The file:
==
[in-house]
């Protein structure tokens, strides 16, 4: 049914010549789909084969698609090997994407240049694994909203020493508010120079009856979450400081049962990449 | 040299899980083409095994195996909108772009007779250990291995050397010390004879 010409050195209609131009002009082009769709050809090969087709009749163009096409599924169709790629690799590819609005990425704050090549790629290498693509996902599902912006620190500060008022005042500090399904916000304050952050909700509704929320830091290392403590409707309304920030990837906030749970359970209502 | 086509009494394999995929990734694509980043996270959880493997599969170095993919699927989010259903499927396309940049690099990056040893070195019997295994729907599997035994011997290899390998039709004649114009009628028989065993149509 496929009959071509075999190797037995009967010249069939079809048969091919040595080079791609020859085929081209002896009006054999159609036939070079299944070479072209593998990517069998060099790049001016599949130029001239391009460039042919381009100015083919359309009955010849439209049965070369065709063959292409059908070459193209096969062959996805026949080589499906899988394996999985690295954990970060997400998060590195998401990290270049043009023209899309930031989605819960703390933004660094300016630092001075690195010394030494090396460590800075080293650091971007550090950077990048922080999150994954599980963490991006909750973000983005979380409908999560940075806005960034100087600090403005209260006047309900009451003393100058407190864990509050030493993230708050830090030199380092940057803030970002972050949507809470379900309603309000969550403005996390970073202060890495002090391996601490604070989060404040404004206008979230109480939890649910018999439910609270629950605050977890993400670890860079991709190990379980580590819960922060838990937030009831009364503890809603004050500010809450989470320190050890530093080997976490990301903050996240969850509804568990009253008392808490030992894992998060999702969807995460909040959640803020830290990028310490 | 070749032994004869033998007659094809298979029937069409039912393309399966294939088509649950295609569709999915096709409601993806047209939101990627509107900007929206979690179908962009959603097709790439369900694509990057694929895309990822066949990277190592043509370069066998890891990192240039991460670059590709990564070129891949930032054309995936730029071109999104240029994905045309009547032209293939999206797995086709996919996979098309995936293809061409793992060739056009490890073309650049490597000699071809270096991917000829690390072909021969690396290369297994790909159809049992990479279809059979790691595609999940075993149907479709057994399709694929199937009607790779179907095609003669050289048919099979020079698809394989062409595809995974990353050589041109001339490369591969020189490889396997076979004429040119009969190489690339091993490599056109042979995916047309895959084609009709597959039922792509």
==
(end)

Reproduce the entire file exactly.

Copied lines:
[in-house]
């Protein structure tokens, strides 16, 4: 049914010549789909084969698609090997994407240049694994909203020493508010120079009856979450400081049962990449 | 040299899980083409095994195996909108772009007779250990291995050397010390004879 010409050195209609131009002009082009769709050809090969087709009749163009096409599924169709790629690799590819609005990425704050090549790629290498693509996902599902912006620190500060008022005042500090399904916000304050952050909700509704929320830091290392403590409707309304920030990837906030749970359970209502 | 086509009494394999995929990734694509980043996270959880493997599969170095993919699927989010259903499927396309940049690099990056040893070195019997295994729907599997035994011997290899390998039709004649114009009628028989065993149509 496929009959071509075999190797037995009967010249069939079809048969091919040595080079791609020859085929081209002896009006054999159609036939070079299944070479072209593998990517069998060099790049001016599949130029001239391009460039042919381009100015083919359309009955010849439209049965070369065709063959292409059908070459193209096969062959996805026949080589499906899988394996999985690295954990970060997400998060590195998401990290270049043009023209899309930031989605819960703390933004660094300016630092001075690195010394030494090396460590800075080293650091971007550090950077990048922080999150994954599980963490991006909750973000983005979380409908999560940075806005960034100087600090403005209260006047309900009451003393100058407190864990509050030493993230708050830090030199380092940057803030970002972050949507809470379900309603309000969550403005996390970073202060890495002090391996601490604070989060404040404004206008979230109480939890649910018999439910609270629950605050977890993400670890860079991709190990379980580590819960922060838990937030009831009364503890809603004050500010809450989470320190050890530093080997976490990301903050996240969850509804568990009253008392808490030992894992998060999702969807995460909040959640803020830290990028310490 | 070749032994004869033998007659094809298979029937069409039912393309399966294939088509649950295609569709999915096709409601993806047209939101990627509107900007929206979690179908962009959603097709790439369900694509990057694929895309990822066949990277190592043509370069066998890891990192240039991460670059590709990564070129891949930032054309995936730029071109999104240029994905045309009547032209293939999206797995086709996919996979098309995936293809061409793992060739056009490890073309650049490597000699071809270096991917000829690390072909021969690396290369297994790909159809049992990479279809059979790691595609999940075993149907479709057994399709694929199937009607790779179907095609003669050289048919099979020079698809394989062409595809995974990353050589041109001339490369591969020189490889396997076979004429040119009969190489690339091993490599056109042979995916047309895959084609009709597959039922792509």